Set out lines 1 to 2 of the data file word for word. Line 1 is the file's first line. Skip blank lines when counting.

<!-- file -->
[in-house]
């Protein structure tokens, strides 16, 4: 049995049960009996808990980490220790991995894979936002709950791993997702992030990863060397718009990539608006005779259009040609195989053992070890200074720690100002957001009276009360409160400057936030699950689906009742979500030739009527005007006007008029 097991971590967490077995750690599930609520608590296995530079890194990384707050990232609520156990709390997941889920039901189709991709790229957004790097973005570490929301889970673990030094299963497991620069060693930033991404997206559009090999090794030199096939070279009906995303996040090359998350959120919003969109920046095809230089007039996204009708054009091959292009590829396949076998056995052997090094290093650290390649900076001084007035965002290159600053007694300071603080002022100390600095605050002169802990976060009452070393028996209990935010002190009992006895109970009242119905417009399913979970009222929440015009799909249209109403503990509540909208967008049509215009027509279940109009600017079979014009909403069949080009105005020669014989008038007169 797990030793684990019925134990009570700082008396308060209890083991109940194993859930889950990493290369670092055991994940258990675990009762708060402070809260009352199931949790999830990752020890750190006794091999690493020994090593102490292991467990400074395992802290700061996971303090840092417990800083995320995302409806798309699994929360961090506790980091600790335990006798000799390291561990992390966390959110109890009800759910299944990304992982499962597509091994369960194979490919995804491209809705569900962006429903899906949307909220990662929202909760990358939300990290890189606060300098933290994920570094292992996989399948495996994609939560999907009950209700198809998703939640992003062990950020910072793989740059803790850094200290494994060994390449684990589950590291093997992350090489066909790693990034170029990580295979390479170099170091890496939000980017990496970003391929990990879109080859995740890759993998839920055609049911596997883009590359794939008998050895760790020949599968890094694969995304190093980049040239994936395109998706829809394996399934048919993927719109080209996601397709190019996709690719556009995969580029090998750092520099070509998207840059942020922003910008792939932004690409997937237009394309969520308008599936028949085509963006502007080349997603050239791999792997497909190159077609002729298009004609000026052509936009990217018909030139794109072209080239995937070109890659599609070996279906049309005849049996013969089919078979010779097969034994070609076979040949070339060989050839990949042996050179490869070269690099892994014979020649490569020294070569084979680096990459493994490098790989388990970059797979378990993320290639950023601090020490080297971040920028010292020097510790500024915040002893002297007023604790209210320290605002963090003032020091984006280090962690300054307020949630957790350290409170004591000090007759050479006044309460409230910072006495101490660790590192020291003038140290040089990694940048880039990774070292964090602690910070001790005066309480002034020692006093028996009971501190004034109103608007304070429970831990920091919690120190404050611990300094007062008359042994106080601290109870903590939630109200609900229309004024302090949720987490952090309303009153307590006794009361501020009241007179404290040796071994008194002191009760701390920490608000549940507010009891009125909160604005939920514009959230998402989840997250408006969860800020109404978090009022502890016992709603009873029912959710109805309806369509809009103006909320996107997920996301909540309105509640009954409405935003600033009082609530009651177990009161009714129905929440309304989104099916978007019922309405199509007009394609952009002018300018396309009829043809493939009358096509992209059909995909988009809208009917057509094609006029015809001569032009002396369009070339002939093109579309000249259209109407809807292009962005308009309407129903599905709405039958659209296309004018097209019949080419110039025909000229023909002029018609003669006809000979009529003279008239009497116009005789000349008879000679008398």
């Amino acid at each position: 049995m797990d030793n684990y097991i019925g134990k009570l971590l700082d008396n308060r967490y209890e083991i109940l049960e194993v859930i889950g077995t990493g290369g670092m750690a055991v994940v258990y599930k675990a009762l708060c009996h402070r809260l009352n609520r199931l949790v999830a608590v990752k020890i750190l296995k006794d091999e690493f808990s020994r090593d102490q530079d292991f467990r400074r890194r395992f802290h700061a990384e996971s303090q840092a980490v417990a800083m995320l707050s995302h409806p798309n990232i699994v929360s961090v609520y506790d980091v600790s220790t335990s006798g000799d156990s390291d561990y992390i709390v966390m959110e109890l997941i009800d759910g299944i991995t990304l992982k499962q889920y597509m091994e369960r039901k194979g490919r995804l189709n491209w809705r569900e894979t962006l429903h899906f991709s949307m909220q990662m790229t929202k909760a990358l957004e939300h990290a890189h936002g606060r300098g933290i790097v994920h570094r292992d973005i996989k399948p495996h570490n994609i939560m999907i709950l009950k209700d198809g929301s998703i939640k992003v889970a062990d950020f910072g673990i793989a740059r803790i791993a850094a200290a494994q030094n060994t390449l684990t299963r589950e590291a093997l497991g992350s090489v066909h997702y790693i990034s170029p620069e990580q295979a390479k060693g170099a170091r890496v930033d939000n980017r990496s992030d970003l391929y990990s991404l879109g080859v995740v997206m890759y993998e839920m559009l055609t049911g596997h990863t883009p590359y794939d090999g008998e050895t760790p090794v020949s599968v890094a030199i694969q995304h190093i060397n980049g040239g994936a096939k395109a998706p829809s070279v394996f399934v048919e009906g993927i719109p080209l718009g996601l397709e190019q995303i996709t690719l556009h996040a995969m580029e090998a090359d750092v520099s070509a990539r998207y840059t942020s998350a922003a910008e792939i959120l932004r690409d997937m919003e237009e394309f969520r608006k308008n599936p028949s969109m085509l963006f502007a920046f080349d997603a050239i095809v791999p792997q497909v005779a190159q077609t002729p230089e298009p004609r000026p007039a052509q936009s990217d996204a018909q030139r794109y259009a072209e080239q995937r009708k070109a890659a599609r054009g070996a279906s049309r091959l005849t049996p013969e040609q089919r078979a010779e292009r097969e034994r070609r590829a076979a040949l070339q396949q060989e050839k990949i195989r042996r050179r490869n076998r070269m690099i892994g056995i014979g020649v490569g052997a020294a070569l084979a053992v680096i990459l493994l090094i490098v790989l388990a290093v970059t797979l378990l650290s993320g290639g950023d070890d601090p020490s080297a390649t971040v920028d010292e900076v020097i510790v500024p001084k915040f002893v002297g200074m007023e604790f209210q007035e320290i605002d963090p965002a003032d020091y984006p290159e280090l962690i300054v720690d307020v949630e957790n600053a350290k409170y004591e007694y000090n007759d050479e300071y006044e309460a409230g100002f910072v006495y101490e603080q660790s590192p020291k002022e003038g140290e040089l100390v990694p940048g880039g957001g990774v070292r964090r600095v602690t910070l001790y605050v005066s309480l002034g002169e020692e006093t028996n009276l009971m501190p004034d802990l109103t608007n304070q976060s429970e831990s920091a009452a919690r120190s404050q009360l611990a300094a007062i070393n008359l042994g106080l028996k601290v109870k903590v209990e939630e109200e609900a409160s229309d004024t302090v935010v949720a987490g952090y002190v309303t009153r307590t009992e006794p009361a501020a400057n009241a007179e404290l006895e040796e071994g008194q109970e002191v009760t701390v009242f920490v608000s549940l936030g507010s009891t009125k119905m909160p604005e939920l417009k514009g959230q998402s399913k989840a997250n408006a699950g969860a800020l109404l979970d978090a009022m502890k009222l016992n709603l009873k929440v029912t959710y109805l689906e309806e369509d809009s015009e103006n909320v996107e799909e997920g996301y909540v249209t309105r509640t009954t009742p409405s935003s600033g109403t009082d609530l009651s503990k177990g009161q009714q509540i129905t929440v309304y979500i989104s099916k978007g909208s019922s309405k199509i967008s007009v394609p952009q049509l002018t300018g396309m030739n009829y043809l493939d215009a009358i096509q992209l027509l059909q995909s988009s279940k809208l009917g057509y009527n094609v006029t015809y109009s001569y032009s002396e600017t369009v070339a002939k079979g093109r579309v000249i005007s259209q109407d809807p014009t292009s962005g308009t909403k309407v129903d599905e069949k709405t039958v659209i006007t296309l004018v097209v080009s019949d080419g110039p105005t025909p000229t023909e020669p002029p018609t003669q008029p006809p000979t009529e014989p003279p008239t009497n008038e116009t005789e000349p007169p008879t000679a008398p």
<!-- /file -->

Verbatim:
[in-house]
């Protein structure tokens, strides 16, 4: 049995049960009996808990980490220790991995894979936002709950791993997702992030990863060397718009990539608006005779259009040609195989053992070890200074720690100002957001009276009360409160400057936030699950689906009742979500030739009527005007006007008029 097991971590967490077995750690599930609520608590296995530079890194990384707050990232609520156990709390997941889920039901189709991709790229957004790097973005570490929301889970673990030094299963497991620069060693930033991404997206559009090999090794030199096939070279009906995303996040090359998350959120919003969109920046095809230089007039996204009708054009091959292009590829396949076998056995052997090094290093650290390649900076001084007035965002290159600053007694300071603080002022100390600095605050002169802990976060009452070393028996209990935010002190009992006895109970009242119905417009399913979970009222929440015009799909249209109403503990509540909208967008049509215009027509279940109009600017079979014009909403069949080009105005020669014989008038007169 797990030793684990019925134990009570700082008396308060209890083991109940194993859930889950990493290369670092055991994940258990675990009762708060402070809260009352199931949790999830990752020890750190006794091999690493020994090593102490292991467990400074395992802290700061996971303090840092417990800083995320995302409806798309699994929360961090506790980091600790335990006798000799390291561990992390966390959110109890009800759910299944990304992982499962597509091994369960194979490919995804491209809705569900962006429903899906949307909220990662929202909760990358939300990290890189606060300098933290994920570094292992996989399948495996994609939560999907009950209700198809998703939640992003062990950020910072793989740059803790850094200290494994060994390449684990589950590291093997992350090489066909790693990034170029990580295979390479170099170091890496939000980017990496970003391929990990879109080859995740890759993998839920055609049911596997883009590359794939008998050895760790020949599968890094694969995304190093980049040239994936395109998706829809394996399934048919993927719109080209996601397709190019996709690719556009995969580029090998750092520099070509998207840059942020922003910008792939932004690409997937237009394309969520308008599936028949085509963006502007080349997603050239791999792997497909190159077609002729298009004609000026052509936009990217018909030139794109072209080239995937070109890659599609070996279906049309005849049996013969089919078979010779097969034994070609076979040949070339060989050839990949042996050179490869070269690099892994014979020649490569020294070569084979680096990459493994490098790989388990970059797979378990993320290639950023601090020490080297971040920028010292020097510790500024915040002893002297007023604790209210320290605002963090003032020091984006280090962690300054307020949630957790350290409170004591000090007759050479006044309460409230910072006495101490660790590192020291003038140290040089990694940048880039990774070292964090602690910070001790005066309480002034020692006093028996009971501190004034109103608007304070429970831990920091919690120190404050611990300094007062008359042994106080601290109870903590939630109200609900229309004024302090949720987490952090309303009153307590006794009361501020009241007179404290040796071994008194002191009760701390920490608000549940507010009891009125909160604005939920514009959230998402989840997250408006969860800020109404978090009022502890016992709603009873029912959710109805309806369509809009103006909320996107997920996301909540309105509640009954409405935003600033009082609530009651177990009161009714129905929440309304989104099916978007019922309405199509007009394609952009002018300018396309009829043809493939009358096509992209059909995909988009809208009917057509094609006029015809001569032009002396369009070339002939093109579309000249259209109407809807292009962005308009309407129903599905709405039958659209296309004018097209019949080419110039025909000229023909002029018609003669006809000979009529003279008239009497116009005789000349008879000679008398």